Prime rib is tender, flavorful, and often quite expensive. It’s without a doubt THE best cut on a cow.
However, the term “prime” can refer to both the cut of meat as well as the USDA grade. Just because the label on your meat says the cut is “prime” doesn’t mean that it is actually of prime grade.
The grade below prime is known as choice, which is what most supermarkets carry. Speak to the butcher at your local market to ensure you are purchasing the cut of meat you were intending to.
Most of the time, when you ask the butcher for prime rib, he or she will assume you are strictly speaking about the cut of meat and you will receive a choice grade roast.
The quality of the meat will still be very good, but if you are looking to splurge, you may need to ask the butcher to place a special order in advance of when you want to pick it up.
A full prime rib, also known as a standing rib roast, consists of seven ribs. Typically, a full cut will weigh between 16 and 18 pounds, and should be enough to feed about fourteen guests. When setting your menu, plan on serving two people per rib.
Prime rib can be sold bone-in or boneless. Bone-in is recommended for a juicier and more flavorful dish.
Ask the butcher to prep the meat for you, so you won’t have to do it once you get it home. He or she will cut the bones away from the bottom. This will make carving easier, once it has finished cooking.
The butcher will also tie the roast for you. If not, you will need to do this or the outer layer of meat will pull away and overcook.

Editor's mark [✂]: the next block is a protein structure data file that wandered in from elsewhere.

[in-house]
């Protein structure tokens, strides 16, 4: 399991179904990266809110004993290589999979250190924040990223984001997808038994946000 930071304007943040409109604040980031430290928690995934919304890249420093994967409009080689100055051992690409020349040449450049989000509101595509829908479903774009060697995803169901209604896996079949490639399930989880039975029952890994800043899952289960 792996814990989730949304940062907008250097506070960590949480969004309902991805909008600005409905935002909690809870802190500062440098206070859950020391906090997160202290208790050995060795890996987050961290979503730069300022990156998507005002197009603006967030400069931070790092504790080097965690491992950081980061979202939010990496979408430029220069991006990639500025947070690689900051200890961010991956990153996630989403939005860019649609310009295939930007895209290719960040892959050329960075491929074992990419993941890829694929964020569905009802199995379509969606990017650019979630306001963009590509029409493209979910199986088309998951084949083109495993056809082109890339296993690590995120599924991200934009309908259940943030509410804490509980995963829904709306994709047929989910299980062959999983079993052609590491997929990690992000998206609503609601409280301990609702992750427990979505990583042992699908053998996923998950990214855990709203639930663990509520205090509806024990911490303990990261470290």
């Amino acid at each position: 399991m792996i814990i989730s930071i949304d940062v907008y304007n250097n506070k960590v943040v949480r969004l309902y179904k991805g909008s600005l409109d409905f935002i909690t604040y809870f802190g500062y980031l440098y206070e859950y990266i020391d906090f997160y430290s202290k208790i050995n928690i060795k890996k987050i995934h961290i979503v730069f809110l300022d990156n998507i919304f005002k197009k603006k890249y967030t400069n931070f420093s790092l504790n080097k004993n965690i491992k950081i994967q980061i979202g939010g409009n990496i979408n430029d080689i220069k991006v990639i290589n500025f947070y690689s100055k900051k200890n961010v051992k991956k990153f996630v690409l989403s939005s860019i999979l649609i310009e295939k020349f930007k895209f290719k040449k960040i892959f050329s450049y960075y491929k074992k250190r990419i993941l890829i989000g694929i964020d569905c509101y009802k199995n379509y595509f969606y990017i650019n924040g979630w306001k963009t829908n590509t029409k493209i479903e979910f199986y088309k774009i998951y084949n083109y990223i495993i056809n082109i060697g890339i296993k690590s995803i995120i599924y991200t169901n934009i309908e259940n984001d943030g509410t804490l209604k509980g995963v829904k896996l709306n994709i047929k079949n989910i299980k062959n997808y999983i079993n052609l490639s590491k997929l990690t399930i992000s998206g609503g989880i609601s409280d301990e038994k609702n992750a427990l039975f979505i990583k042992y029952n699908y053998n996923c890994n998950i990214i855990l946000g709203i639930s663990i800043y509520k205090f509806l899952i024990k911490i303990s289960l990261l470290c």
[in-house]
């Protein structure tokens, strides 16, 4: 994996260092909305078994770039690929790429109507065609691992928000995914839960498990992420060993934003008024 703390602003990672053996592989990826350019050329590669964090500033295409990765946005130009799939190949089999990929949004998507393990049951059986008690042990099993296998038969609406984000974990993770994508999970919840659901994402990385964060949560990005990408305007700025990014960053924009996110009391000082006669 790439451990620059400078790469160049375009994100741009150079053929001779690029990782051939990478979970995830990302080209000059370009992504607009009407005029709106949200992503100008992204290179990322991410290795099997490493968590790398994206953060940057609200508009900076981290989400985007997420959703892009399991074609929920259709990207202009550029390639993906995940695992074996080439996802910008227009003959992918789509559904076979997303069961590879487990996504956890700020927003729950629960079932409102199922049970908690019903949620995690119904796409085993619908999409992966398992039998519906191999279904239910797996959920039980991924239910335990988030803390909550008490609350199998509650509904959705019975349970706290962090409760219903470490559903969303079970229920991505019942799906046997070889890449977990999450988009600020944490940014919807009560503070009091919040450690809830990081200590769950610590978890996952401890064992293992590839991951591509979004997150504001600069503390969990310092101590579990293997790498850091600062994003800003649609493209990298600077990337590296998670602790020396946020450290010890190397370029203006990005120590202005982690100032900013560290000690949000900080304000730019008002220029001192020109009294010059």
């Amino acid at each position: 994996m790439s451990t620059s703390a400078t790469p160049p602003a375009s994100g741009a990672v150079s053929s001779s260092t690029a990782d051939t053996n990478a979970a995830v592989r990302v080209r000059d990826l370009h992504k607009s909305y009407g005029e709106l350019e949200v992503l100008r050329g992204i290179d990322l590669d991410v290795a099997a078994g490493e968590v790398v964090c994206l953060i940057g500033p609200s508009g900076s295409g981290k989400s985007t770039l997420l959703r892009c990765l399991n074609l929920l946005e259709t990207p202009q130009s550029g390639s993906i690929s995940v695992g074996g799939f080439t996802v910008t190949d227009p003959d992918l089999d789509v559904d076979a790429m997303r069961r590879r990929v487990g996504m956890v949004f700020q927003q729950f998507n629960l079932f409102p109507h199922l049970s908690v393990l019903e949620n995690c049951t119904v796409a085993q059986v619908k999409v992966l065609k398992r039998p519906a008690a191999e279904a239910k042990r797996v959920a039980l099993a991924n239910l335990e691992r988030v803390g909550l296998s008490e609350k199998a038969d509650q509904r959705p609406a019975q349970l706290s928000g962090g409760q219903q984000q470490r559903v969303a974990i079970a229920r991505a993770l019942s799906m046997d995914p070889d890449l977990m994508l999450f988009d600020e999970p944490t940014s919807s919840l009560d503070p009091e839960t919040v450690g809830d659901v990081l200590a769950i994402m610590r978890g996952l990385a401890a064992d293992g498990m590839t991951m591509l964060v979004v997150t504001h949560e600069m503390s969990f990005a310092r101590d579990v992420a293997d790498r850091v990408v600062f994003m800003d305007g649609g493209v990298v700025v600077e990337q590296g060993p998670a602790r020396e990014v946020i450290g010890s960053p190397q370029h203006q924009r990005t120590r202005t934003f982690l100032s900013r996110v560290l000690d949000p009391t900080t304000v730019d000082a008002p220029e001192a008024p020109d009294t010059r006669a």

If you don’t have a butcher in area that deals with better cuts (you probably won’t find these at your local chain grocer), you may want to check out online offerings from CertifiedSteak.com.
In order for the roast to cook evenly, it must not be cold when you put it in the oven. Loosely cover the meat and allow it to come to room temperature before cooking. This should take between two to three hours, but the time may vary depending on the size.
This is a no frills method with the opportunity for you to apply herbs and spices to taste. Personally, I find less is more with this cut of beef. Let the true meat flavors shine through and add a little au jus when you serve it for a more juicy and rich taste. A little horseradish also works well.
Making Au Jus
Au jus simply means “its own juice” in French, and refers to the liquid naturally given off by the beef as it cooks. Traditionally, it is simply the liquid that is expelled from the cooked meat.
However, most people like a little more and either prepare a reduction from beef stock or buy it canned (canned consommé also works well for this).
Here’s how you make it from scratch:
About Jennifer Swartvagher
Jennifer is an experienced journalist and author. Her work has been featured on TODAY Parents, The New York Times Blog, BlogHer, Scary Mommy, and scores of other parenting and cooking publications.